It’s often been said that you can tell a lot about a person by how they handle adversity. In my experience, this is also true of A/E/C and environmental consulting firms. The strongest firms out there are those who are not only prepared to respond when things go wrong, but welcome and create the opportunity.

After years of seeing this play out, I know one the best things that you as a leader can do for your firm is to instill a culture of viewing problems as opportunities. In this issue of The Friedman File, I’m going to share two examples of how it’s done.

Perils of the CYA culture

Should a problem — such as a project going south — really be embraced?

In some firms, the mindset is that no news is good news, or what we don’t know won’t hurt us. Firms like this embrace what I call the “CYA Culture.” Here are a few indicators that this could be happening:

  • PMs and senior leaders do conduct client surveys and interviews, but they stack the deck with clients that they know will provide glowing feedback.
  • Project snafus are swept under the rug, or discussed in a flurry of reply-all emails that diffuse responsibility and accountability.
  • The firm culture penalizes those who have documented problems on a project or an unhappy client, so you don’t always hear about them.
  • Offices and P&L centers are pitted against one another instead of allocating the best technical resources for a client, no matter where they’re located.

When you sweep problems under the rug (or worse, try to evade responsibility for them), you eventually lose credibility, clients and money.

But when there is a genuine desire to know what your clients, partners and prospective clients are thinking, even when you might not hear what you want to hear, the outcome can be very different.

A tale of two clients

Consider the experience of a large engineering and environmental consulting firm that was unsuspectingly on the verge of being fired at the time I conducted an independent third-party assessment with their Fortune 500 client. The interview revealed that this client was unhappy with their performance and the perceived value for the cost on a long-term project.

Senior management and the project team reviewed the bad news and met with the client right away to understand where expectations were not met. Working together, they made changes to correct performance deficiencies. Not only did the firm not get fired, they won an additional $5 million in work and the client’s value rating jumped from 5 out of 10 to 9.5 in a follow-up interview one year later.

In another case, I conducted a client satisfaction interview on behalf of an ENR 100 firm with one of their key clients, a client the firm was about to target with $75K of business development initiatives. The interview did not go as expected.

Again, the client was unhappy with the quality of services provided and value imparted. It was clear that this organization would not be hiring the firm again, and had already hired another consultant.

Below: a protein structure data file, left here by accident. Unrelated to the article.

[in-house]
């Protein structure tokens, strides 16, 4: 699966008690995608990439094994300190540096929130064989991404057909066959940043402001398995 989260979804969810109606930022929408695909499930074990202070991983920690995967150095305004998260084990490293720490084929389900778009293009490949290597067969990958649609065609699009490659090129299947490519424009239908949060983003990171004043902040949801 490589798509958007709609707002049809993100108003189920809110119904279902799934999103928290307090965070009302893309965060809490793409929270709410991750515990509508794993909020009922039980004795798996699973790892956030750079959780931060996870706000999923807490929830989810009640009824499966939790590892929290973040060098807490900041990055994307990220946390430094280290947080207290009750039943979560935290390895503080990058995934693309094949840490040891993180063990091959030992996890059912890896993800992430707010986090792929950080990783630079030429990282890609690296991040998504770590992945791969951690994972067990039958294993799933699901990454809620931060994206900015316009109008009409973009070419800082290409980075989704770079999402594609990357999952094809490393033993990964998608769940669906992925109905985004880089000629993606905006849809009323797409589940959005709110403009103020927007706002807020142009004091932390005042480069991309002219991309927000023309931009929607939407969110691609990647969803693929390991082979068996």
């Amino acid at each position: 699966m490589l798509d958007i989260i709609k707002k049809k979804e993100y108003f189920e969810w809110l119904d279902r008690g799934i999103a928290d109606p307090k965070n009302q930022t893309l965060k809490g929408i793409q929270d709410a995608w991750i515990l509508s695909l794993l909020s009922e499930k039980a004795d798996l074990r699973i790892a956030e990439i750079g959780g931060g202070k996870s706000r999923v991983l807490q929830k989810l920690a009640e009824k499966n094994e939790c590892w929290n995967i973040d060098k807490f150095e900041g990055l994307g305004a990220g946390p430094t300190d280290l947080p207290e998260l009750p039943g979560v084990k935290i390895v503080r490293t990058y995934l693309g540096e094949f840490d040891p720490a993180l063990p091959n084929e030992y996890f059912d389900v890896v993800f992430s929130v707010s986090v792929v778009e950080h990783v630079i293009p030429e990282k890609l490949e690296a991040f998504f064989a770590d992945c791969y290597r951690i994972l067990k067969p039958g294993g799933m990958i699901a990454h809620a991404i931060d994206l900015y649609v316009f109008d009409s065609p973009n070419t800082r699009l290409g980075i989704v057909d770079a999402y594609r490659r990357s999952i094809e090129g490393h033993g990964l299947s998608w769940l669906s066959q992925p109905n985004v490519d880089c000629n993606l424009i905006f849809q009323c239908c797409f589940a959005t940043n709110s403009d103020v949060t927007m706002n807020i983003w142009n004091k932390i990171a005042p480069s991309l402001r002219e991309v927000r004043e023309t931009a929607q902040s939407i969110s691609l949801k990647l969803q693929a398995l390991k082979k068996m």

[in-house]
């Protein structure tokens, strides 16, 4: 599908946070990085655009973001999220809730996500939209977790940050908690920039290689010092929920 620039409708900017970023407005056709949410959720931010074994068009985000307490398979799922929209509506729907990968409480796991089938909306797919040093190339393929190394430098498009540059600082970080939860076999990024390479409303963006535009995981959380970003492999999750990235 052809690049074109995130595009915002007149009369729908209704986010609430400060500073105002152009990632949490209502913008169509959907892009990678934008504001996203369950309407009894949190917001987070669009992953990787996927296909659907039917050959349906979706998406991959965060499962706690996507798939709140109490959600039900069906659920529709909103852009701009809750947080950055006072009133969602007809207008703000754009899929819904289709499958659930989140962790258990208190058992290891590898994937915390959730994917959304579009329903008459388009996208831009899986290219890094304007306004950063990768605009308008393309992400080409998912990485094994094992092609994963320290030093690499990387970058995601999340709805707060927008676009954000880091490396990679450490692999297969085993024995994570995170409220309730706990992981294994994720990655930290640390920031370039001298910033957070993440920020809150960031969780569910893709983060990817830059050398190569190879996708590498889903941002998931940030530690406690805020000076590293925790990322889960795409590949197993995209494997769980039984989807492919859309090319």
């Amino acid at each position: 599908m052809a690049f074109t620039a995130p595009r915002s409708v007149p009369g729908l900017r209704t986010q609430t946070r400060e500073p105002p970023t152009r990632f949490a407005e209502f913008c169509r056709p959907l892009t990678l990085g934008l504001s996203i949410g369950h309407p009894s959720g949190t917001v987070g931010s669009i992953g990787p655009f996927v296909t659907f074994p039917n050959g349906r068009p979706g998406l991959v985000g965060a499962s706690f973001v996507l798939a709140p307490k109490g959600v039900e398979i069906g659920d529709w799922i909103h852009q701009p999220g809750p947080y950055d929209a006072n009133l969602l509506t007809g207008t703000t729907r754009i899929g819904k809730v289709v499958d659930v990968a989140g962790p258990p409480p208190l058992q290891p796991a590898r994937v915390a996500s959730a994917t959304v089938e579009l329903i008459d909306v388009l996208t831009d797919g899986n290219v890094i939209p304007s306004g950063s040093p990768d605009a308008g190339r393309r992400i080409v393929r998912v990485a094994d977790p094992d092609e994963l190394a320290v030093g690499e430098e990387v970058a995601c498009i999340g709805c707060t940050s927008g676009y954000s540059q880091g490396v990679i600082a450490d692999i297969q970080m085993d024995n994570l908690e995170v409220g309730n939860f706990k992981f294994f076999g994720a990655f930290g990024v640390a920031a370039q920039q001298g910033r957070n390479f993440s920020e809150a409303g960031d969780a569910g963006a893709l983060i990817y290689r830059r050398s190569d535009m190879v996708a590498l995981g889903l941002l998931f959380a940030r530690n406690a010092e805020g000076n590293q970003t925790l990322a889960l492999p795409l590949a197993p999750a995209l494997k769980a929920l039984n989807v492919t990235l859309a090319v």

What did my client do? The feedback was immediately shared with the CEO and the project team. Then, the CEO contacted the client personally to discuss their feedback. After that discussion, the firm decided to refund their full fee.

What happened? Their client was won over by such a powerful response to negative feedback. It renewed their trust in the firm’s desire to fix and not repeat its mistakes. It also netted the firm an introduction to potential opportunities in other parts of the organization.

Going from bad to good

What does this look like on a day-to-day basis? How can you instill a culture that makes the most out of a bad situation?

  • Be willing to initiate and reward having difficult conversations, so that you can address problems before it’s too late. Train your senior leaders and project leaders to do this effectively.
  • Establish a regular system for gathering feedback from your clients, prospects and partners (and not just the ones who love you). For example:
    • Loss (and win) debriefs to improve future chances of winning
    • Client and prospective client perception studies
    • Ongoing project performance measurement
  • Consider using an experienced and independent third-party researcher to ensure that client interviews are more probing, more revealing and more comfortable for the client to speak their mind.
  • Make your client’s perception your new reality. The fastest and most effective way to change how an unhappy client sees your firm is to identify and correct the problem. It’s futile to argue with someone’s perception. They’re entitled to that based on their experiences. How you respond is what matters.
  • In addition to solving immediate concerns, analyze the client data you have collectively to look for trends or systemic issues that may be impacting your firm’s performance.
  • Share success stories of turning around a challenging situation for professional development and learning. Build a climate of continuous improvement.

It’s a rare firm that is already doing all it can to turn challenging client situations into gold. Which strategies will your firm commit to in 2016?

Questions? Ideas? Contact me at or (508) 276-1101.